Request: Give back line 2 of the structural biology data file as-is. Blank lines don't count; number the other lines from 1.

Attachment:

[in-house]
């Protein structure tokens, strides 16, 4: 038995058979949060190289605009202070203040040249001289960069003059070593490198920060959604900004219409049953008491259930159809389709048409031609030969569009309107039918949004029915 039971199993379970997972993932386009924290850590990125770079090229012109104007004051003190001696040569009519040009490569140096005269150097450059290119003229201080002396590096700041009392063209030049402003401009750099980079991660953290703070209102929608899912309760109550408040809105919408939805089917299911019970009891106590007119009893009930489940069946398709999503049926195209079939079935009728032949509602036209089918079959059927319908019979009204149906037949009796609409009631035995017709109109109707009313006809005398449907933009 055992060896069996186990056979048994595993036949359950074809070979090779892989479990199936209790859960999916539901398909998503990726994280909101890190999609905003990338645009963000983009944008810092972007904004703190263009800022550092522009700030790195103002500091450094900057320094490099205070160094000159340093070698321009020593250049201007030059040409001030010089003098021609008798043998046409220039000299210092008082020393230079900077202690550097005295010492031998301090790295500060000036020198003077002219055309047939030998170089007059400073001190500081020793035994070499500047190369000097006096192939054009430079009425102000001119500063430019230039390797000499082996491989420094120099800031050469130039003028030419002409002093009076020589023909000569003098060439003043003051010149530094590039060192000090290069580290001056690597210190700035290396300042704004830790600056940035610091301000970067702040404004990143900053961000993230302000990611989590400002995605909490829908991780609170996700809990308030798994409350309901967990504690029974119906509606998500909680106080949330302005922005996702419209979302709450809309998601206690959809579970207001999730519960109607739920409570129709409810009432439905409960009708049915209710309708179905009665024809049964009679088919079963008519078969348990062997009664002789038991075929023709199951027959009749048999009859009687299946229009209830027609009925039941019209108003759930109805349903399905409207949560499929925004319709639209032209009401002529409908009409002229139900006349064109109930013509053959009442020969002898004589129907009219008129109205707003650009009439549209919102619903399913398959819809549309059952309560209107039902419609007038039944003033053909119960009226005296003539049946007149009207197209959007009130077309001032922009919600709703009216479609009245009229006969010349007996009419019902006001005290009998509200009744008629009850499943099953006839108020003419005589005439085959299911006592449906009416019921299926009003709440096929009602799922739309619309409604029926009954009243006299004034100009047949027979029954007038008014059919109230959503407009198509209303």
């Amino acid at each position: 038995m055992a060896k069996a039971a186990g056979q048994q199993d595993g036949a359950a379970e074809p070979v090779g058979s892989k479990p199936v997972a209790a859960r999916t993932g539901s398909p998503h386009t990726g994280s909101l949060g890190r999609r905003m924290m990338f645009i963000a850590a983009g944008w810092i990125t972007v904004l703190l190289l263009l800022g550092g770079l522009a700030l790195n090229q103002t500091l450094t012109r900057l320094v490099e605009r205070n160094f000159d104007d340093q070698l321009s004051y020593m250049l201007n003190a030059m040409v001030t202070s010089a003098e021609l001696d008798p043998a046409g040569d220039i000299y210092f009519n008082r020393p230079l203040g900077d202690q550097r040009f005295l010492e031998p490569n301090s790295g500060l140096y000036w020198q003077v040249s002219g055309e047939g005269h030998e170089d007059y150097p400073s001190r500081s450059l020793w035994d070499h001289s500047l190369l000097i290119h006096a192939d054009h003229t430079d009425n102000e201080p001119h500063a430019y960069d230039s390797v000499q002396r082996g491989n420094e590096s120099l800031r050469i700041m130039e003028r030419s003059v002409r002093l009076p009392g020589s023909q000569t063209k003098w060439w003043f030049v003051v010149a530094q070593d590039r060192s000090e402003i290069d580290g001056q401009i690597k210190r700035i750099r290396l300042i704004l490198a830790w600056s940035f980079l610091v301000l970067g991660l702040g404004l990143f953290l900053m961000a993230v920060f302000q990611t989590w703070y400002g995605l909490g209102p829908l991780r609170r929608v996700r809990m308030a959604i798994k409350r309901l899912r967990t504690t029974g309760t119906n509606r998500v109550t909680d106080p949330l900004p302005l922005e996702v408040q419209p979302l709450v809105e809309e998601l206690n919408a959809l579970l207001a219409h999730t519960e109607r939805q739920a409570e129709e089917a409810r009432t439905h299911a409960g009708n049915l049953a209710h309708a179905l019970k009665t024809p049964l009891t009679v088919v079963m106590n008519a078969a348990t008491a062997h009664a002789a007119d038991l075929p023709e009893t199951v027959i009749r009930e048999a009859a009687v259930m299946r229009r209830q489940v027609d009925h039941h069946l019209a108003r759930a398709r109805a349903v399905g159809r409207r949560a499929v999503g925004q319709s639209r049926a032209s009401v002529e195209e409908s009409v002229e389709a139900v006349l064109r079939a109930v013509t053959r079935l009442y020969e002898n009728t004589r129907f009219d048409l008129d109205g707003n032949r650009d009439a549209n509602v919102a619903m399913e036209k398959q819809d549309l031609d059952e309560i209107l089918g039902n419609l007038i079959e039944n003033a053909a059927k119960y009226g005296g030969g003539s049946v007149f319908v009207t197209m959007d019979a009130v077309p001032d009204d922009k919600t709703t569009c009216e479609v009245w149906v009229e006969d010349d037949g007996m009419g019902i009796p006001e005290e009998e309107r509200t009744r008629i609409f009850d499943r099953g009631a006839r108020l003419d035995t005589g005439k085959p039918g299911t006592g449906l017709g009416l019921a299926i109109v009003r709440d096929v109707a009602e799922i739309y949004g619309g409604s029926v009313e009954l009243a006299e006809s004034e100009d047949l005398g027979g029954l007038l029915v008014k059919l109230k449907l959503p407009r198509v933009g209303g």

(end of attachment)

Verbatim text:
């Protein structure tokens, strides 16, 4: 038995058979949060190289605009202070203040040249001289960069003059070593490198920060959604900004219409049953008491259930159809389709048409031609030969569009309107039918949004029915 039971199993379970997972993932386009924290850590990125770079090229012109104007004051003190001696040569009519040009490569140096005269150097450059290119003229201080002396590096700041009392063209030049402003401009750099980079991660953290703070209102929608899912309760109550408040809105919408939805089917299911019970009891106590007119009893009930489940069946398709999503049926195209079939079935009728032949509602036209089918079959059927319908019979009204149906037949009796609409009631035995017709109109109707009313006809005398449907933009 055992060896069996186990056979048994595993036949359950074809070979090779892989479990199936209790859960999916539901398909998503990726994280909101890190999609905003990338645009963000983009944008810092972007904004703190263009800022550092522009700030790195103002500091450094900057320094490099205070160094000159340093070698321009020593250049201007030059040409001030010089003098021609008798043998046409220039000299210092008082020393230079900077202690550097005295010492031998301090790295500060000036020198003077002219055309047939030998170089007059400073001190500081020793035994070499500047190369000097006096192939054009430079009425102000001119500063430019230039390797000499082996491989420094120099800031050469130039003028030419002409002093009076020589023909000569003098060439003043003051010149530094590039060192000090290069580290001056690597210190700035290396300042704004830790600056940035610091301000970067702040404004990143900053961000993230302000990611989590400002995605909490829908991780609170996700809990308030798994409350309901967990504690029974119906509606998500909680106080949330302005922005996702419209979302709450809309998601206690959809579970207001999730519960109607739920409570129709409810009432439905409960009708049915209710309708179905009665024809049964009679088919079963008519078969348990062997009664002789038991075929023709199951027959009749048999009859009687299946229009209830027609009925039941019209108003759930109805349903399905409207949560499929925004319709639209032209009401002529409908009409002229139900006349064109109930013509053959009442020969002898004589129907009219008129109205707003650009009439549209919102619903399913398959819809549309059952309560209107039902419609007038039944003033053909119960009226005296003539049946007149009207197209959007009130077309001032922009919600709703009216479609009245009229006969010349007996009419019902006001005290009998509200009744008629009850499943099953006839108020003419005589005439085959299911006592449906009416019921299926009003709440096929009602799922739309619309409604029926009954009243006299004034100009047949027979029954007038008014059919109230959503407009198509209303």